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Last modified: July 6, 2020

Dividing by zero is an operation that has no meaning in ordinary arithmetic and is, therefore, undefined. In programming, however, while it **is often associated with an error, this is not always the case**.

In this article, we'll go through **what happens when a division by zero occurs** in a Java program.

According to the Java specification of the division operation, we can identify two different cases of division by zero: integers and floating-point numbers.

Firstly, for integers, things are pretty straightforward. **Dividing an integer by zero will result in an ArithmeticException:**

```
assertThrows(ArithmeticException.class, () -> {
int result = 12 / 0;
});
```

```
assertThrows(ArithmeticException.class, () -> {
int result = 0 / 0;
});
```

However, when dealing **with floating-point numbers , an exception won't be thrown**:

```
assertDoesNotThrow(() -> {
float result = 12f / 0;
});
```

In order to handle cases like these, Java uses some special numeric values that can represent the results of such an operation: *NaN*, *POSITIVE_INFINITY*, and *NEGATIVE_INFINITY.*

Let's start by **dividing floating-point zero values by zero**:

```
assertEquals(Float.NaN, 0f / 0);
assertEquals(Double.NaN, 0d / 0);
```

The result in these cases is *NaN* (not a number).

Next, let's **divide some non-zero values by zero**:

```
assertEquals(Float.POSITIVE_INFINITY, 12f / 0);
assertEquals(Double.POSITIVE_INFINITY, 12d / 0);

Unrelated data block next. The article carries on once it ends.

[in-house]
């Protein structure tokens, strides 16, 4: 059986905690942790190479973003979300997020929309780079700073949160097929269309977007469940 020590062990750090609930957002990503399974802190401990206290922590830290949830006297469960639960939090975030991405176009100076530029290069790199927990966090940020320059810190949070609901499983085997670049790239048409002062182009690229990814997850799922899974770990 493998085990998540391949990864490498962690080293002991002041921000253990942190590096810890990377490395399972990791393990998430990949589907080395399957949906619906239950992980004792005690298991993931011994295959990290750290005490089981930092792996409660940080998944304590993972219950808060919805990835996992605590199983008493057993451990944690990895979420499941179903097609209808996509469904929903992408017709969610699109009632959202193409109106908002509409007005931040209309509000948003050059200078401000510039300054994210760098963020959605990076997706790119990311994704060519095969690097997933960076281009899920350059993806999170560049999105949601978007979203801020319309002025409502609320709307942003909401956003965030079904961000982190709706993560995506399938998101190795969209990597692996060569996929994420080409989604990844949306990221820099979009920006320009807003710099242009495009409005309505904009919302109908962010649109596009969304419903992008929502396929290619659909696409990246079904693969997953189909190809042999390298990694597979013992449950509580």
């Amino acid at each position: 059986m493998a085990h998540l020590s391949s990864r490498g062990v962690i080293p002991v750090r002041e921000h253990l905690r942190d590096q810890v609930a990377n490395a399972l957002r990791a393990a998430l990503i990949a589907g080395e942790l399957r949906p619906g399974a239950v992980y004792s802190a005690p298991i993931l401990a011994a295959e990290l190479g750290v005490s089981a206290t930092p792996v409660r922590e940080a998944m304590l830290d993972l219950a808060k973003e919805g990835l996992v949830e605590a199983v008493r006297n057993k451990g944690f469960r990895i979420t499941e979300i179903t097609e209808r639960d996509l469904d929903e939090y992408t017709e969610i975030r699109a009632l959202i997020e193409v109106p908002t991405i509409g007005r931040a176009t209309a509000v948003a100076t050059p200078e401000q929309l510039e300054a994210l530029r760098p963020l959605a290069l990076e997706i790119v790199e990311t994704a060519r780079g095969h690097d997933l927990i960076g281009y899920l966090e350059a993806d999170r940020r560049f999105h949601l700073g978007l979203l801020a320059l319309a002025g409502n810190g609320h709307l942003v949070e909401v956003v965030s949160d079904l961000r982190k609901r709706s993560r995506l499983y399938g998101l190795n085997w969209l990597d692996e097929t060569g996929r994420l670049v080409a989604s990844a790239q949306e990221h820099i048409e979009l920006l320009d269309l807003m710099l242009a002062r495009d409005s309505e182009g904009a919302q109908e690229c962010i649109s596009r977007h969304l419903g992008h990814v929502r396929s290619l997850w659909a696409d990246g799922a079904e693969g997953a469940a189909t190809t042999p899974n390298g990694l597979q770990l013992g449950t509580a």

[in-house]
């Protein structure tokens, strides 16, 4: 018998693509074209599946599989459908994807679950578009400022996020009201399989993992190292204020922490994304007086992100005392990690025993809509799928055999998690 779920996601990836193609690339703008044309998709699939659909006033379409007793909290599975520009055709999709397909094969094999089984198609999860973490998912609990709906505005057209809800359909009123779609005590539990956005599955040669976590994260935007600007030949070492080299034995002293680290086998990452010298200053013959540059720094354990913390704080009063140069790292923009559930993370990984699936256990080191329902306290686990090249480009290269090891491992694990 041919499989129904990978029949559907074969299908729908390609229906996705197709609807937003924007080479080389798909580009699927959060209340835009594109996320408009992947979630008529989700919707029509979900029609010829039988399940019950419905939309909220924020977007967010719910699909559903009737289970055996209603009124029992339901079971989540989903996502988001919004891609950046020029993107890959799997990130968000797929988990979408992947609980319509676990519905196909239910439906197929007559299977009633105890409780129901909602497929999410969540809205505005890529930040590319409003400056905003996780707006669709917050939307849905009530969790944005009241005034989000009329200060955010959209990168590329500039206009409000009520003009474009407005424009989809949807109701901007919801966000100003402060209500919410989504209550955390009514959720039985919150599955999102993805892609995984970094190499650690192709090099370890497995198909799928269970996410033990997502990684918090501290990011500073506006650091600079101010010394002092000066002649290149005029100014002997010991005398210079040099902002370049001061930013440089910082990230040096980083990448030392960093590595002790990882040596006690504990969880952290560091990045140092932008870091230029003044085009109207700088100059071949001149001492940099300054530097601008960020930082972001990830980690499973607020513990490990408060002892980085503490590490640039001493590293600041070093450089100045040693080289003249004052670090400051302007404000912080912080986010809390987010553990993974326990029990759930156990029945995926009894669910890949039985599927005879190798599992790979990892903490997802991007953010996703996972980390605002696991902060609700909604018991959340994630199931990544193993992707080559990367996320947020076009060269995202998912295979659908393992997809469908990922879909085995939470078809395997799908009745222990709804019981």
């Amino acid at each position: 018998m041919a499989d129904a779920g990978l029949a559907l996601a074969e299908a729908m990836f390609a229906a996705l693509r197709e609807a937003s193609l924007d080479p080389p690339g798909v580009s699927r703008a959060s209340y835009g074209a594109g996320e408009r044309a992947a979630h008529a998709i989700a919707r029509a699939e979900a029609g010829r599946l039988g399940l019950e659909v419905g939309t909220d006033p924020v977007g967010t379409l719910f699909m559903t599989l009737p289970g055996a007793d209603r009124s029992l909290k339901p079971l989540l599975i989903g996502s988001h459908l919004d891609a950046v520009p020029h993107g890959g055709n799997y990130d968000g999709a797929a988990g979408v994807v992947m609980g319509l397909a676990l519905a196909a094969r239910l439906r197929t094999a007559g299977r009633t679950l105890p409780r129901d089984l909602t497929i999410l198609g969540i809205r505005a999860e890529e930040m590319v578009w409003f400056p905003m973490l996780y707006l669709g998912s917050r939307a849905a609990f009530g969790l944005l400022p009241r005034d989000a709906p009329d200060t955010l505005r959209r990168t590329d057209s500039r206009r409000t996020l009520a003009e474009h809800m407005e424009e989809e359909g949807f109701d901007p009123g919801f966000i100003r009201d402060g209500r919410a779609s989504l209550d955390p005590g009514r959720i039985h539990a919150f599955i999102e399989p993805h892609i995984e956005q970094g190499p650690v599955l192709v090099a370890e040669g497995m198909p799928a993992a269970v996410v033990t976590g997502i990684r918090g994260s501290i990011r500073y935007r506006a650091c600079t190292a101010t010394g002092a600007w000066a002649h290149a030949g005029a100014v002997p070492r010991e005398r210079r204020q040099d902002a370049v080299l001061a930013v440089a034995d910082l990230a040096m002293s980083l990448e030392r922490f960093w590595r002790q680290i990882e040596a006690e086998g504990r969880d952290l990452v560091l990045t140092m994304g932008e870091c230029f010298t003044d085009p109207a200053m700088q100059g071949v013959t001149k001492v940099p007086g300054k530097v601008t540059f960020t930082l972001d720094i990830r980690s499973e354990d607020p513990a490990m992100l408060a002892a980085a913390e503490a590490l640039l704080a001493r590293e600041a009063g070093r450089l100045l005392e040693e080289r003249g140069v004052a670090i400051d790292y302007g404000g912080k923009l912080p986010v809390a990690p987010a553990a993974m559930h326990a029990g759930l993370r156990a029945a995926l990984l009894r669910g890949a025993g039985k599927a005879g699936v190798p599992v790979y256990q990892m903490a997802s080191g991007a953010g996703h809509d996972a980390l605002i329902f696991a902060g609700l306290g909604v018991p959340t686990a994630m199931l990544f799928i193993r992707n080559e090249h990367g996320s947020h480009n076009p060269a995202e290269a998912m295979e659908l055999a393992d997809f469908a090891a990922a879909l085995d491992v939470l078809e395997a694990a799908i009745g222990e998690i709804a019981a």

assertEquals(Float.NEGATIVE_INFINITY, -12f / 0);
assertEquals(Double.NEGATIVE_INFINITY, -12d / 0);
```

As we can see, the result is *INFINITY,* with the sign depending on the sign of the operands.

Moreover, we can also use the concept of negative zero in order to get to *NEGATIVE_INFINITY*:

```
assertEquals(Float.NEGATIVE_INFINITY, 12f / -0f);
assertEquals(Double.NEGATIVE_INFINITY, 12f / -0f);
```

So, why does integer division by zero throw an exception, while floating-point division by zero does not?

Let's look at this from a memory representation perspective. **For integers, there is no bit pattern that can be used to store the result **of such an operation, while **floating-point numbers have values like NaN or INFINITY to be used in cases like these.**

Now, let's consider the binary representation of a float as SEEEEEEE EFFFFFFF FFFFFFFF FFFFFFFF with one bit (S) for the sign, 8 bits (E) for the exponent, and the rest (F) for the mantissa.

In each of the three values *NaN*, *POSITIVE_INFINITY,* and NEGATIVE_INFINITY, **all bits in the exponent part are set to 1.**

*INFINITY* has the mantissa bits all set to 0, while *NaN* has a non-zero mantissa:

```
assertEquals(Float.POSITIVE_INFINITY, Float.intBitsToFloat(0b01111111100000000000000000000000));
assertEquals(Float.NEGATIVE_INFINITY, Float.intBitsToFloat(0b11111111100000000000000000000000));
assertEquals(Float.NaN, Float.intBitsToFloat(0b11111111100000010000000000000000));
assertEquals(Float.NaN, Float.intBitsToFloat(0b11111111100000011000000000100000));
```

To sum things up, in this article we saw how division by zero works in Java.

Values like ** INFINITY and NaN are available for floating-point numbers but not for integers**. As a result, dividing an integer by zero will result in an exception. However, for a

The complete code is available over on GitHub.

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